'Pacific solution' refugee camps condemned as 'grim' by rights group

During the three months of the ‘Pacific Solution’, 7,000 asylum seekers have arrived

They fled war, violence and torture at home, undertaking the perilous voyage to Australia in the hope of making new lives. Now, 400 men from the world's trouble spots are living 14 to a tent in sweltering conditions on the Pacific island of Nauru – with the prospect of spending five years there, separated from their families.

This is the reality of the Labor government's "Pacific Solution" for asylum-seekers, as described by an Amnesty International team which inspected the detention centre this week. "Conditions on Nauru are grim," Amnesty's Australian refugee co-ordinator, Graham Thom, told The Independent shortly after returning to Australia.

Though the first "boat people" were transferred to Nauru in mid-September, nine men are already on hunger strike, with one Kurdish man refusing food for 44 days to date. Another man tried to hang himself from a tent pole while Amnesty was visiting. Others have tried to commit suicide or have slashed themselves with knives. And two months on, processing of asylum claims has yet to begin.

Conditions on Manus Island, in Papua New Guinea – where the first batch of asylum-seekers, including four children, were sent this week – are understood to be little better. Even Ronnie Knight, the MP for Manus Island, warned that being confined there for five years would send people "stir crazy".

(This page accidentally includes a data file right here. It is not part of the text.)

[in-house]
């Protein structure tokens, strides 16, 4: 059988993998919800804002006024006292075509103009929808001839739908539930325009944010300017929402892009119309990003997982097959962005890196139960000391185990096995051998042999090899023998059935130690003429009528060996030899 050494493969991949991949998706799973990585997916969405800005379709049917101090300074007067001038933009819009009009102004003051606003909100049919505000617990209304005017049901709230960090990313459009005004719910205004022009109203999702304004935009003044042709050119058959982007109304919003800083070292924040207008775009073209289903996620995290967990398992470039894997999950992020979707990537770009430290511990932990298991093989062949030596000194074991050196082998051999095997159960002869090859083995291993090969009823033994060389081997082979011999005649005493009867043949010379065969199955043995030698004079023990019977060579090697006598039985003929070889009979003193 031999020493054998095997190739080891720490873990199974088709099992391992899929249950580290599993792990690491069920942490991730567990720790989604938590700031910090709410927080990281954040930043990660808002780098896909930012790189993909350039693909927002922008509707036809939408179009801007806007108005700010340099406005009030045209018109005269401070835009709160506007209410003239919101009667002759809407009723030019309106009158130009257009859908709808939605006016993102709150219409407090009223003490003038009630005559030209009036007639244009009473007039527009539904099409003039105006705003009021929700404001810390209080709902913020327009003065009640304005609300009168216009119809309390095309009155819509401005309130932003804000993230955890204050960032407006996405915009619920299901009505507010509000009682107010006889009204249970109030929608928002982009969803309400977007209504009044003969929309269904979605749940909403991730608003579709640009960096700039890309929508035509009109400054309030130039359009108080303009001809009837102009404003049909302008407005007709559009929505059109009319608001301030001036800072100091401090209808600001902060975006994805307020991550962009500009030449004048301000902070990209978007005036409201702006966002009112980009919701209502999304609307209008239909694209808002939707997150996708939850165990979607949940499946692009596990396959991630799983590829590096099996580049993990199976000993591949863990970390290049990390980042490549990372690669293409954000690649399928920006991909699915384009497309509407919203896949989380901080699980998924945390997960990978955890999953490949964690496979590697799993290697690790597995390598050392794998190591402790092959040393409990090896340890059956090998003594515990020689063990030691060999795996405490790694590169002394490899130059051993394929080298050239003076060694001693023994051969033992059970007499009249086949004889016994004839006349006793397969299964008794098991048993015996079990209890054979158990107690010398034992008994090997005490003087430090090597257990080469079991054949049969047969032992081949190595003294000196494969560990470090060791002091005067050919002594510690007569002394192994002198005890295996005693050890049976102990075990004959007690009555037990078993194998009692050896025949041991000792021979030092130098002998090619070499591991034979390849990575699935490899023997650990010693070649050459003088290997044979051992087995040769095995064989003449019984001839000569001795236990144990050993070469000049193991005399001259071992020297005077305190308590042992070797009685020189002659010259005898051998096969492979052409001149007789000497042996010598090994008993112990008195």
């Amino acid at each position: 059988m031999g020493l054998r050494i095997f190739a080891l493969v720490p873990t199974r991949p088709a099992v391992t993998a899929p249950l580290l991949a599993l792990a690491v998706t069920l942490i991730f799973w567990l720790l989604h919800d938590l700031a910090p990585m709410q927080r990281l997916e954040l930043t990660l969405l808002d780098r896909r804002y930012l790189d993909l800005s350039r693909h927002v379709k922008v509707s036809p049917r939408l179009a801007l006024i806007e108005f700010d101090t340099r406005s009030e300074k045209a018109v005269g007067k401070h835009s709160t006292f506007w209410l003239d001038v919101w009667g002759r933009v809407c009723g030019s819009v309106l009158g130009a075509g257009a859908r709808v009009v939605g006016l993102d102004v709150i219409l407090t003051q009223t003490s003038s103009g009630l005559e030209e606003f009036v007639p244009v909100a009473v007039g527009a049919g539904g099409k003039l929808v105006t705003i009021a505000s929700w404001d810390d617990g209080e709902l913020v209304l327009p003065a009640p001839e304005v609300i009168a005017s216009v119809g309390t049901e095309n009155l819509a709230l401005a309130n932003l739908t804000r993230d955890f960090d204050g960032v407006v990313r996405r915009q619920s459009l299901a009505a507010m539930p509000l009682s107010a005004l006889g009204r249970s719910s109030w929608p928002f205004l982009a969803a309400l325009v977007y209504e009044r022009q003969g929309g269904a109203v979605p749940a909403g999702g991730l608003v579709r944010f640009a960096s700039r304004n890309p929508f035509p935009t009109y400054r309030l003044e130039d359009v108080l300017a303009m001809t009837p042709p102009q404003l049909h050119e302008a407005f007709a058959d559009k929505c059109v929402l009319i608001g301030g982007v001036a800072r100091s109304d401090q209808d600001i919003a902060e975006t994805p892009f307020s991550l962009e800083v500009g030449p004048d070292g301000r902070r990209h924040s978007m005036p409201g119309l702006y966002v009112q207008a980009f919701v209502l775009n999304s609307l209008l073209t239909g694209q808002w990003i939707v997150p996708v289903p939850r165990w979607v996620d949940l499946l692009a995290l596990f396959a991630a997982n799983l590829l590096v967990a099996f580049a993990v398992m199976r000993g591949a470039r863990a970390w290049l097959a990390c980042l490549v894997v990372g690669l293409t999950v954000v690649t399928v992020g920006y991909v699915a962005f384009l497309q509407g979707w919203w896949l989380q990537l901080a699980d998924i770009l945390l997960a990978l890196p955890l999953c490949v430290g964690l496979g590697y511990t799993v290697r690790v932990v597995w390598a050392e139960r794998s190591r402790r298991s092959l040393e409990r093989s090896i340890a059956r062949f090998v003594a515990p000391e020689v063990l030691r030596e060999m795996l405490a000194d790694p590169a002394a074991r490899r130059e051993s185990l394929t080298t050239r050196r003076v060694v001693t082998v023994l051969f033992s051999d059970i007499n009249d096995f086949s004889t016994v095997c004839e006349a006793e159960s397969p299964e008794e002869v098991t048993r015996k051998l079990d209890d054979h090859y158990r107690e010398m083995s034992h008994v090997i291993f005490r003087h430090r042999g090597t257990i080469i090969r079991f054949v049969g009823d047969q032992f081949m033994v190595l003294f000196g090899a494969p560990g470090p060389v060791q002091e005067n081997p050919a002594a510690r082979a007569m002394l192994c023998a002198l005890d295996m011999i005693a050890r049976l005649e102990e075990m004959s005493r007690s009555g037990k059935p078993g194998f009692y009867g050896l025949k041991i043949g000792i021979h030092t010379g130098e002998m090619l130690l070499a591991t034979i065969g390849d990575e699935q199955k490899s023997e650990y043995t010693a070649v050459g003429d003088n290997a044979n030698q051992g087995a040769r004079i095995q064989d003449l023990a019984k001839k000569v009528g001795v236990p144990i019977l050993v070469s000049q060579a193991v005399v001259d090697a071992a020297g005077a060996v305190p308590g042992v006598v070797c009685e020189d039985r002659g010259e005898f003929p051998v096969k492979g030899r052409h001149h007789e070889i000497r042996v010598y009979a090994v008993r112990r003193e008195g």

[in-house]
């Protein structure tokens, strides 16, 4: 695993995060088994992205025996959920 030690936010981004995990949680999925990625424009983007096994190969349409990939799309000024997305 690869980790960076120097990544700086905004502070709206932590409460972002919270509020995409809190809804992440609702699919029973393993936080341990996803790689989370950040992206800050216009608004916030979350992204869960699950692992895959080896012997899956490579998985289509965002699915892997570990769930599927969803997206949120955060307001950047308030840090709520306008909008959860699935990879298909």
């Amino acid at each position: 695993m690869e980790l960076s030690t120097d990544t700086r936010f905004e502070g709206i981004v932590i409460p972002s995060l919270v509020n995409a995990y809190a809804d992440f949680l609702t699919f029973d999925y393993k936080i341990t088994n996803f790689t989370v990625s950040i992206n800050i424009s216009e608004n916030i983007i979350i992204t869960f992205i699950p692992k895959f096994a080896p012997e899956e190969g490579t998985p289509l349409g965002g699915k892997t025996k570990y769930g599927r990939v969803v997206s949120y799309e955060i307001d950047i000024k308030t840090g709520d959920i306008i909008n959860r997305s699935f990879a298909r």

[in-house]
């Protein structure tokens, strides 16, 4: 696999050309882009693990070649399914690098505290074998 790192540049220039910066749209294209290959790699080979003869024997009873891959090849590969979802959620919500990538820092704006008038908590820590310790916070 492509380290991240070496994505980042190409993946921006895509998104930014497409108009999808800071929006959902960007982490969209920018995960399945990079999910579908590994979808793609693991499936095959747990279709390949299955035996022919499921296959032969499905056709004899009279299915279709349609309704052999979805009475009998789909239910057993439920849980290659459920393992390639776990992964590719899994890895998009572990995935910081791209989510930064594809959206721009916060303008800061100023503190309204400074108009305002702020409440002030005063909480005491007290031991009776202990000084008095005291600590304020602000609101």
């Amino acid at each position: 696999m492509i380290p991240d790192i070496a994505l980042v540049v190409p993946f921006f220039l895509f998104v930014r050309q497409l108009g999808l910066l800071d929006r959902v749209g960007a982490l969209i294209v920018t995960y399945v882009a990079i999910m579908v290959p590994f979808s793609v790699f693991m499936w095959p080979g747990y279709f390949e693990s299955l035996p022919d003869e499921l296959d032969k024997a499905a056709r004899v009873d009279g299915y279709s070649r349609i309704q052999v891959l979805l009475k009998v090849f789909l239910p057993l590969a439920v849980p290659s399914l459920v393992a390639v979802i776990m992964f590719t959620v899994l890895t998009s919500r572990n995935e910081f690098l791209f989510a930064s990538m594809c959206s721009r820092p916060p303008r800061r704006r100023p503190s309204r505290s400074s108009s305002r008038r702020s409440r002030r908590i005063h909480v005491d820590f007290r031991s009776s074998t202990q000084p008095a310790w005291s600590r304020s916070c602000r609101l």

The irony is that during the three months since Julia Gillard's government resurrected the hated "Pacific Solution" – introduced by the former Prime Minister John Howard in 2001, and scrapped by Labor in 2007 – more than 7,000 asylum-seekers have arrived, more than in any previous three-month period.

Not only is the move not having the anticipated deterrent effect, but the two "offshore" facilities will soon be full. This week Labor announced that the overflow will be housed on the Australian mainland, but those people will be prohibited from working and will receive a meagre allowance that will condemn them to living below the poverty line.

Like those on Nauru and Manus, they will have to wait five years to be resettled, even if judged to be genuine refugees. The government argues that people who arrive by boat should not receive any advantage over those waiting in camps in transit countries such as Indonesia and Malaysia – and who typically wait about five years to be resettled. The conservative opposition's response to these latest measures is that it would force asylum-seekers to work for their A$219 (£142.50) a week allowance, and it would also slash the annual refugee intake.

While the government claims the crackdown is aimed at discouraging people from risking their lives in leaky boats, critics believe that – with an election due in the next 12 months – it has more to do with winning votes in working-class marginal electorates. "The politicians are now competing with each other to be the toughest, meanest and harshest," said Pamela Curr, campaign co-ordinator of the Asylum Seeker Resource Centre. "There's a real race to the bottom at the moment in Australia."

On Nauru, temperatures are reaching 40C at present. The tents, which flooded this week following monsoon rains, are like ovens during the day, according to Dr Thom. He said there was no shade outside, either. "Not a single blade of grass, or a tree. It's all gravel and rock.

"No one can sleep at night because some of the men are crying with worry about what's going on in their home countries with their families … They kept asking us: 'Why are we being treated like criminals?'"

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